The IDB approved a $44 million USD, 5-year, rural water and sanitation improvement program (which began in 2010 and is set to be completed in 2014). This program aims to improve living conditions through better water and sanitation services by building 85 water systems benefiting 6,000 households, and to increase water coverage to 80 percent in El Salvador's 100 poorest towns.

The 2001 earthquakes damaged some of El Salvador's main highways and made smaller roads impassable. Although the roads damaged in the earthquakes were repaired, they are still vulnerable to damage from natural disasters. Following the devastation experienced from the 2001 earthquakes, more recent environmental disasters have caused substantial setbacks to road and infrastructure recovery and development. El Salvador's location on the so-called Ring of Fire (an arc of fault lines circling the Pacific Basin), makes it vulnerable to earthquakes, volcanic eruptions, and flooding. A series of natural disasters have plagued El Salvador since 2001 that have compounded the initial devastation resulting from the 2001 earthquakes. Accordingly, many of the adverse conditions caused by the 2001 earthquakes continue to exist in the affected areas.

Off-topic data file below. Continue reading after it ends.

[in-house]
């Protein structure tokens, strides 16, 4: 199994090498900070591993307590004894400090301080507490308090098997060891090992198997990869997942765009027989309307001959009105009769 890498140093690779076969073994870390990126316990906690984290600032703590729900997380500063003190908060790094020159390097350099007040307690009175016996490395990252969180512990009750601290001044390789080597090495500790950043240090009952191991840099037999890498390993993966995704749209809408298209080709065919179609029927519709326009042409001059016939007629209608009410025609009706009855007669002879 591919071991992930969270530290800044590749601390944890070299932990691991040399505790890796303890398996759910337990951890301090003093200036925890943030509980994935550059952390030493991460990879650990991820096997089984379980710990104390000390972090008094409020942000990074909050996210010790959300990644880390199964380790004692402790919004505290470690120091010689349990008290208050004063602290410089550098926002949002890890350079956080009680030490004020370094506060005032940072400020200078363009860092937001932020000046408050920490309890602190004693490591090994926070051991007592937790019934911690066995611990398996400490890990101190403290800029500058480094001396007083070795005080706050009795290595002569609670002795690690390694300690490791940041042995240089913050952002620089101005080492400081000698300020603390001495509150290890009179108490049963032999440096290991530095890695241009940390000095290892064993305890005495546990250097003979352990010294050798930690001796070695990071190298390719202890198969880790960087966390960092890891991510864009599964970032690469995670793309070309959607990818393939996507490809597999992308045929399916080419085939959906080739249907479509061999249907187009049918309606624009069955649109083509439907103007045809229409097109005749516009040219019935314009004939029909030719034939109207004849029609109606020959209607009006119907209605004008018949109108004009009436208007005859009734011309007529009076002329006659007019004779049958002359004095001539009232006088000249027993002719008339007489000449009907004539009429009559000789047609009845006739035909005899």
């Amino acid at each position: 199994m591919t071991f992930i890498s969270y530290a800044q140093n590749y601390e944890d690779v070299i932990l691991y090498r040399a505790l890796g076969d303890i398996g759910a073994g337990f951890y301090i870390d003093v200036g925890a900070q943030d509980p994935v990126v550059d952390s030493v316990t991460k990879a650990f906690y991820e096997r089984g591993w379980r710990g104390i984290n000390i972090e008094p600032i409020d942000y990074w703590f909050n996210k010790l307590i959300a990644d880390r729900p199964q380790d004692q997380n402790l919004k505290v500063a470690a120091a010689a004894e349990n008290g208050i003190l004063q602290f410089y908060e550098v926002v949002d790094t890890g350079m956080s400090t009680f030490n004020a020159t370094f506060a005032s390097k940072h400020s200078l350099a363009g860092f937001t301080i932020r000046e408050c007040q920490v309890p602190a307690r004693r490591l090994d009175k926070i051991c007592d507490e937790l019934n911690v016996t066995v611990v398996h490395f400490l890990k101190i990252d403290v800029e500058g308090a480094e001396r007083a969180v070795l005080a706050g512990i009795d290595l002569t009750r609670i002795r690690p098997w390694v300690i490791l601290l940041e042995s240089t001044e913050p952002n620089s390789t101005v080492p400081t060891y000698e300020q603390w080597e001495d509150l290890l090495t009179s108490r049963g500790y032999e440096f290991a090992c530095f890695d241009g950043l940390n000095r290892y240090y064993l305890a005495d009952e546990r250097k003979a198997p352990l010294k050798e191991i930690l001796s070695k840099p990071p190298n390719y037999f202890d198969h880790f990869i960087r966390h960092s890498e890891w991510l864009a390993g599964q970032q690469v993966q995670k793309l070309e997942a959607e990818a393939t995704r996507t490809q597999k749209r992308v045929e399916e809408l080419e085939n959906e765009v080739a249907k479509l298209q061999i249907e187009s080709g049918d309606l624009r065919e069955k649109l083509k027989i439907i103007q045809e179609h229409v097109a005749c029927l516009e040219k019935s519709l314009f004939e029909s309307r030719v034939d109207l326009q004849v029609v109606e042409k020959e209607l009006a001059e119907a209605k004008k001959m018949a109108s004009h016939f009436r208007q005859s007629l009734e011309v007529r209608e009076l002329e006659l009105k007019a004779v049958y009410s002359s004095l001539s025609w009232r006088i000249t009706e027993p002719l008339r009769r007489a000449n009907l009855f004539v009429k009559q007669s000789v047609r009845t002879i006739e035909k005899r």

Although over a decade has passed, affected areas of El Salvador are still rebuilding from the devastating 2001 earthquakes. Reconstruction efforts have been further complicated by sluggish economic growth and by more recent natural disasters. This series of more recent natural disasters have compounded the initial devastation caused by the 2001 earthquakes, and El Salvador has endured severe, continuing, and sustained damage to its infrastructure. The UN Development Programme has classified El Salvador as among the most vulnerable countries in the world.

Based on this review and after consultation with appropriate Government agencies, the Secretary finds that:

  • The conditions that prompted the March 9, 2001 designation of El Salvador for TPS continue to be met. See sections 244(b)(3)(A) and (C) of the INA, 8 U.S.C. 1254a(b)(3)(A) and (C).
  • There continues to be a substantial, but temporary, disruption in living conditions in affected areas of El Salvador as a result of an environmental disaster. See section 244(b)(1)(B) of the Act, 8 U.S.C. 1254a(b)(1)(B).